• My latest dilemma is the most crazy:  if I am convinced that parasite treatments are needed but I am unable to obtain the strongest ones via a traditional medical route then others in my situation have ordered medications from veterinary or international sources.  Ordering meds online scares the heck out of me!  Members of certain Facebook groups claim both are very safe options and have worked well for them when their Doctors poo-pooed their requests for treatment.  I just dunno about this . . .Systemic parasitic infections are often a clinical diagnosis just like chronic Lyme.  The latter seems to be more acceptable in illness-focused groups than the former.  But the evidence is growing (pun intended!) that one of the strategies opportunistic infections use to stay alive inside of you is to hide in larger parasitic organisms.  The body may even harbor parasites to keep these smaller organisms from killing us.  And the research confirms that parasites harbor toxic metals in possibly yet another symbiotic, protective mechanism. At some point you have to address both the chicken-and-the-egg in these toxic relationships.  Kill the parasites and out comes other toxins both organic and inorganic.  Talk about a “herx!”  At least now I have an Ultra Binder to minimize the herxheimer reaction.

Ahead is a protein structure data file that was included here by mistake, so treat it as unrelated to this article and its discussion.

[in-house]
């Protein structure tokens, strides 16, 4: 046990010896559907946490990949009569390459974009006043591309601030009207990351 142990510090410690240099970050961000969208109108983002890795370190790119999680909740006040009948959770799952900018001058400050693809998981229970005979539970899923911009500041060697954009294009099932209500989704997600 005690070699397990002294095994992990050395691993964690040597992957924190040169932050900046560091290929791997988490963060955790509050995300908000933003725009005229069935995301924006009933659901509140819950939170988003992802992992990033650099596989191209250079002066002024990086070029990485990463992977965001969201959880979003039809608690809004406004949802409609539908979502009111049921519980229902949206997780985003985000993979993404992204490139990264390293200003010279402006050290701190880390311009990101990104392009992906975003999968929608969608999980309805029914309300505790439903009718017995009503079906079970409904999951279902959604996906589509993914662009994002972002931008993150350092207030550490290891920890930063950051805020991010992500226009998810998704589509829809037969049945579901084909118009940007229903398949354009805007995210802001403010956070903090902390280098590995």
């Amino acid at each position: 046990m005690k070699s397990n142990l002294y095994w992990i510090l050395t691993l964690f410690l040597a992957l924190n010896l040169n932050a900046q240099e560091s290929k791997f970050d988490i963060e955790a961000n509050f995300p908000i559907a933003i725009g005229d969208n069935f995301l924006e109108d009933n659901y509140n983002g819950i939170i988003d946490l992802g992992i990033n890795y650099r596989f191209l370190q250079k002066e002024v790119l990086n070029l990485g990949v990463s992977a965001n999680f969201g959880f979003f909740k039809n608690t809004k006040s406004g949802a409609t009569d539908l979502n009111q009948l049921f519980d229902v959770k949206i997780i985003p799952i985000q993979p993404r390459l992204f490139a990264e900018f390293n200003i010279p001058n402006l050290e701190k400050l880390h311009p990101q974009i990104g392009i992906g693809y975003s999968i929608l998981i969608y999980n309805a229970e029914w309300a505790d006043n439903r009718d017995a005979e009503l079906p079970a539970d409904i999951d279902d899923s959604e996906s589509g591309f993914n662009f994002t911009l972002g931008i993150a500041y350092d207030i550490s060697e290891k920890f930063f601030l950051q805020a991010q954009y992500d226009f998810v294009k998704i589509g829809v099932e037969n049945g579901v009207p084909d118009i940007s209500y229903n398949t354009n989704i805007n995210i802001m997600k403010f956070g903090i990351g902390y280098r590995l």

• Very simply, the only rescue remedy I have remaining to stop the worst of the convulsive episodes is a high dose of steroids.  Nothing else helps for more than a few minutes.  The problem with this is that my Doctor won’t prescribe but a few doses because of osteoporosis (that likely came from antibiotic treatment for chronic Lyme last year).  I understand his thinking.  However, he doubted me when I told him that I only used it sparingly even though I showed him the bottle with remaining doses still in the bottle!  He decided that it would be appropriate to use steroids when the convulsive episodes exceed 7 hours.  SEVEN HOURS!  That was what I did a week ago Saturday.  It was hell!  If I did not have those remaining few pills left, I would have landed in the Emergency Room again.  Holy cow.  Holy sheep?  What an insane treatment plan.